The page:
Learning woodworking from his stepfather, he sought out experts to teach him other 19th-century skills.
After trying to make missing or broken metal parts for wagons, he went to a Bozeman blacksmithing conference to improve what he could do.
Dissatisfied with some of his own wooden wheel repairs, he visited wheelwrights for advice.
“They were all good about sharing their knowledge,” he said.
Blueher continues to restore old sheep wagons and make new ones from scratch for resorts, dude ranches and people who just want a unique guesthouse.
“They are the original American RV,” Blueher said.
Few resemble a place where a grizzled old sheepherder might bunk for the night. Blueher outfits some with a corrugated metal or copper roof and custom cabinets and metal work inside.
After working on scores of wagons, he’s refined his techniques.
To make the bows arching over the top of the wagons, he used to soak lengths of wood in a creek and then bend them. But that didn’t produce a uniform shape.
Now, Dave Engel, a Joliet wagon maker, steam bends the bows to an exact curve.
Sheep wagons cost from $3,000 for a basic restoration to $35,000 for an elaborate model built from the ground up.
Blueher is currently restoring a stagecoach that once hauled freight and passengers over Flesher Pass between Helena and Lincoln.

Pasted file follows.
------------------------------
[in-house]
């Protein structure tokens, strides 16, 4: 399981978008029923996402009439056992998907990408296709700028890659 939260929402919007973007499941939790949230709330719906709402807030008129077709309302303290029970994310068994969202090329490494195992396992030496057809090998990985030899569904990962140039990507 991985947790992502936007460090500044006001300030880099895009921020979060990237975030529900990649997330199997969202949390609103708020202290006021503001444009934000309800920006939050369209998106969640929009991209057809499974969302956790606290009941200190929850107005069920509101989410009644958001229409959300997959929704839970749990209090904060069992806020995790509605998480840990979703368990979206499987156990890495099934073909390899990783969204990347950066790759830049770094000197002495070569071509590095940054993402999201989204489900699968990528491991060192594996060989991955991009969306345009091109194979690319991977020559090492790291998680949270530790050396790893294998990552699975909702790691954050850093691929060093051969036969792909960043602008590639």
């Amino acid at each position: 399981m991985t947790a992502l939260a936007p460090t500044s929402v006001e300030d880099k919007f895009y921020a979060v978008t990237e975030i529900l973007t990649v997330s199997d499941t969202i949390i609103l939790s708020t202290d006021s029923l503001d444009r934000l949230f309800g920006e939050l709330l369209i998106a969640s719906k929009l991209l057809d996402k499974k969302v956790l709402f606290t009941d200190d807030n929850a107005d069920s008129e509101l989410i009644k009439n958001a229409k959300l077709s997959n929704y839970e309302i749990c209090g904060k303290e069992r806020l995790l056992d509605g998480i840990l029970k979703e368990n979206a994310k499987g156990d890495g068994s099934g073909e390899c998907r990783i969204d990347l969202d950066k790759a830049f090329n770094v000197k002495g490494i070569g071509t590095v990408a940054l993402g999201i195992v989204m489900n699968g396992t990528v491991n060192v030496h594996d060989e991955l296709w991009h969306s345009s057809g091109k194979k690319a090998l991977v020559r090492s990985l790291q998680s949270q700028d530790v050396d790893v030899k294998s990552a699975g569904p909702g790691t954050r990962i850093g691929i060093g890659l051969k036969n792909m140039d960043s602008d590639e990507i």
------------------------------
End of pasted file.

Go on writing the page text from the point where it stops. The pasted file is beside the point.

When the stagecoach arrived at Blueher’s workshop, it looked like a pile of weathered wood held together with rusty iron work. It had no wheels, seats or front axle.
One of his next projects is a two-person Brewster Brougham (pronounced Brome) carriage.
Broughams are small, horse-drawn taxis that moviegoers may recognize from films set in Victorian-era London.
Although a little worn and frayed, the elegant carriage is in fair shape for being 100 years old. Its leaded-glass windows still slide down to open. Rubber tires rim the wheels. Black felt lines the interior and covers the seat.
Blueher also has made a chuck wagon outfitted with a full set of cooking utensils that he made at his forge.
In a slight deviation from his normal work, he restored an 1862 Civil War cannon used at the Battle of Gettysburg.
The 3-inch ordnance rifle, which came out West during the Indian Wars, sat in front of the Park County Courthouse for years before being moved to inside storage at the Yellowstone Gateway Museum. It will be put on display when money is raised for a protective enclosure.
Blueher loves tackling seemingly impossible projects. He has unraveled the mystery of a wagon’s manufacturer by tracing a fading name painted on weathered wood.
He enjoys researching the wagons, consulting reproductions of catalogs of old wagon and buggy companies.
On one wagon, he couldn’t figure out how the tailgate latch worked until finding information about the device in an old patent document.
When Blueher is done with his current projects, he has several more waiting, including a horse-drawn sleigh.
Today, most people consider horse-drawn vehicles symbols of a simpler, more romantic time.
There is nothing simple about a well-made wagon that includes scores of innovations.
Although some were made one at a time in small shops, wagon making was industrialized in the 1800s with large factories cranking out assembly-line vehicles.
Studebaker and John Deere made horse-drawn wagons before they started producing mechanized vehicles.